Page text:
Created By: MidnightRambler on May 10, 2012 Last Edited By: MidnightRambler on June 22, 2012
Troped

Quirky Neighbour Country

Countries A and B are neighbours and very similar culturally; A sees B as a quirky, often amusing variant of A

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Many countries big and small have a Quirky Neighbour Country.

It's that country on your border, usually smaller and/or less populous than your own country. They speak the same language as you (albeit in a funny accent), or something that sounds very much like it. They also share a lot of their history and culture with your country; in fact, their country is just like yours, except it's... quirky. You and your countrymen make jokes about them very often; their bizarre laws and practices never cease to amaze you. The citizens of the Quirky Neighbour Country will often take these jokes in good spirit and occasionally crack a few jokes back at your country, which they might view as a Quirky Neighbour Country.

Examples:

Television
  • Black Books references this a few times between Ireland and the UK, as does The IT Crowd. Both have Irish characters in the main cast who usually blend in but sometimes make jokes about their nationality. E.g. in an episode of the latter, Roy meets a guy who claims to "looove Irish people!" and is rather patronising about it.
  • The New Zealand/Australia relationship is referenced on Flight of the Conchords. New Zealand is painted as a quirky and weird little country, but then again, perhaps that's because the only three New Zealanders shown are Brett, Jermaine and Murray.
  • In Gavin and Stacey the English Shipman family clearly feel this way about the Welsh West family.

Real Life
  • Belgium to the Netherlands and France.
  • Canada to the United States. This even has its own subtrope.
  • The Czech Republic to Poland.
  • Denmark, Norway and Sweden to each other.
  • Ireland to the United Kingdom (and within the UK, Scotland and Wales to England).
  • New Zealand to Australia.
  • Portugal to Spain.
  • Switzerland and Austria to Germany.
  • The Ukraine to Russia.
Community Feedback Replies: 13
  • May 10, 2012
    reub2000
    This sounds like a good index.
  • May 10, 2012
    Lorialet
    • Belgium to France.
  • May 10, 2012
    Bisected8
    • The United Kingdom and the USA might count, although "Neighbour" is a stretch (albeit only across a pond).
    • New Zealand to Australia.
  • May 10, 2012
    fulltimeD
    1. Is this a trope?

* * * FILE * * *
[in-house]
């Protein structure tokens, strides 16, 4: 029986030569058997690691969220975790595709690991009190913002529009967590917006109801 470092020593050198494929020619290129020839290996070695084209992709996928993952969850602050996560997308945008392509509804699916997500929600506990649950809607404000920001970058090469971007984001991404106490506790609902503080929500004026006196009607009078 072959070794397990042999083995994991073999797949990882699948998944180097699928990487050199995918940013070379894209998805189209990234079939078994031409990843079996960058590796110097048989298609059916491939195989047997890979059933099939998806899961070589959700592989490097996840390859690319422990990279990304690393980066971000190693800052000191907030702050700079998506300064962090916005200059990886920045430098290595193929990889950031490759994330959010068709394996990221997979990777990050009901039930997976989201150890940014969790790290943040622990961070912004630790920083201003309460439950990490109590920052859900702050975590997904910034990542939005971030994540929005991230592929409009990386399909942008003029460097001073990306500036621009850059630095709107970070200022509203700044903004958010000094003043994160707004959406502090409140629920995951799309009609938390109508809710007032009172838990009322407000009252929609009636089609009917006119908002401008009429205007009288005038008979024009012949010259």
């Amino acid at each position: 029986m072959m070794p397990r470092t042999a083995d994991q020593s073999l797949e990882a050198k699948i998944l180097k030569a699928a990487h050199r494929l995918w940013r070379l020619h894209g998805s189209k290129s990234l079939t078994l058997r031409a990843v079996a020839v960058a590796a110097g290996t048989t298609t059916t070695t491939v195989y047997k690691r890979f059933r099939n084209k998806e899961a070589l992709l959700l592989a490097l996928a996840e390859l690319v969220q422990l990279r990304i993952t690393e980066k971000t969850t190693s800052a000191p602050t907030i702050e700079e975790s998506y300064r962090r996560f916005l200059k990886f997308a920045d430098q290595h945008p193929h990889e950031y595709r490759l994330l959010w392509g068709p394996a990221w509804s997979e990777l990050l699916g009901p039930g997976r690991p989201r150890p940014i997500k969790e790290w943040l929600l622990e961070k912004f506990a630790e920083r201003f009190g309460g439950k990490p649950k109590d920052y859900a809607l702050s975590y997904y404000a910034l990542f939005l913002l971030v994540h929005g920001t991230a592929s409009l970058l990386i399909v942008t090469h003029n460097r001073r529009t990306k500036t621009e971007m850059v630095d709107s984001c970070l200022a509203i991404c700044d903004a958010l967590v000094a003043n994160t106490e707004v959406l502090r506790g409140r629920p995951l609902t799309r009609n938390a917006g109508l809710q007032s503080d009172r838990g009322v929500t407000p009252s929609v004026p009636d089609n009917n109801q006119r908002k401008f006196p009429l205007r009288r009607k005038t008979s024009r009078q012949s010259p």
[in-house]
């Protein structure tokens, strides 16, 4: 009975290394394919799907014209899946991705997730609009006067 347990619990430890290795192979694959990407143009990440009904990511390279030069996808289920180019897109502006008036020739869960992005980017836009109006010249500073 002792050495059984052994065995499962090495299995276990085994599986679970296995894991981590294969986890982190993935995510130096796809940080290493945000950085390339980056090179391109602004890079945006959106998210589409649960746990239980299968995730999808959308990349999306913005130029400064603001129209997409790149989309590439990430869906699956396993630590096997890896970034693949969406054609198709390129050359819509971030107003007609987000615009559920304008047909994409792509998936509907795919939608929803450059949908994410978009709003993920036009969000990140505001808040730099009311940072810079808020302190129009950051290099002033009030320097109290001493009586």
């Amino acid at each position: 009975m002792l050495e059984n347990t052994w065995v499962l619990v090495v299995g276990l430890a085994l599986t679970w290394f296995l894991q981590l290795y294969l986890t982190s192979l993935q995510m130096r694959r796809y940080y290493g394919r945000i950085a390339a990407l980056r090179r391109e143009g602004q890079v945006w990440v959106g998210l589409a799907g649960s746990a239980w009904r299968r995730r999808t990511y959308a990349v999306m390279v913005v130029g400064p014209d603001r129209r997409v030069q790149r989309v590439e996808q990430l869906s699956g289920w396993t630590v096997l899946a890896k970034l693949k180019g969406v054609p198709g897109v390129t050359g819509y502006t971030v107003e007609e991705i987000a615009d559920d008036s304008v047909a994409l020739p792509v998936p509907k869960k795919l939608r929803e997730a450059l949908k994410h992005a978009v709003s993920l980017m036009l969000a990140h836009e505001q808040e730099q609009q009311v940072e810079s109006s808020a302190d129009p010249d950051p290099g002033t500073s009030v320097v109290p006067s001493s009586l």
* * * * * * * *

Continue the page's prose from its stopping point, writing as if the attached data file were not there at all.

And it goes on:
2. How does it relate to fiction?

    3. Where are the (fiction) examples?
  • May 11, 2012
    AgProv
    Japan and Korea? There is a long history of mutual astonishment and consternation between these two neighbours - tinged, it has to be said, by war, bad feeling and Japanese prsumptions of superiority (although nowhere near as bad now as it was in th 20th century, preWW2)
  • May 11, 2012
    HeartOfAnAstronaut
    fulltimeD is right, lets trope it up! This will often crop up in stories where characters from one country visit another, or where media from country A features a character from country B. However, the foreign character's country of origin isn't that far away from country A..

    • In Gavin And Stacey the English Shipman family clearly feel this way about the Welsh West family.

    • Black Books references this a few times between Ireland and the UK, as does The IT Crowd. Both have Irish characters in the main cast who usually blend in but sometimes make jokes about their nationality. E.g. in an episode of the latter, Roy meets a guy who claims to "looove Irish people!" and is rather patronising about it.

    • I believe the New Zealand/Australia relationship is referenced on Flight Of The Conchords? New Zealand is definitely painted as a quirky and weird little country, but perhaps thats because the only three New Zealanders shown are Brett, Jermaine and Murray.
  • May 11, 2012
    aurora369
    Ukraine to Russia.
  • May 12, 2012
    peccantis
    Estonia to Finland. And vice versa.
  • May 12, 2012
    MaciekOst
    Czech Republic, and Slovakia to an extent (due to both of them being Czechoslovakia in the past) to Poland. We even have an idiom - a "Czech film" - a situation that makes no sense and is illogical.
  • May 12, 2012
    robinjohnson
    Pedantry: it's "Ukraine", not "The Ukraine".
  • May 12, 2012
    robinjohnson
    One side effect of this, mainly in non-English speaking countries, happens when Country A and its Quirky Neighbour Country B have mutually intelligible languages - which tend to sound to each other like their own language in a yokelly accent - and then Country B, in an assertion of its independence and cultural strength, starts dubbing major films (probably American) into its own language. These sound to native speakers of Country A like it might sound to an American English speaker to hear serious films dubbed into hillbilly accents. This has been reported from Russia about films on Ukrainian TV, and from Poland about films on Czech TV.
  • May 18, 2012
    aurora369
    ^ Just tried it. This Russian troper found an online-watchable Lord Of The Rings dubbed in Ukrainian. Hilarity ensued.
  • May 19, 2012
    fulltimeD
    I really think No Real Life Examples should apply here.
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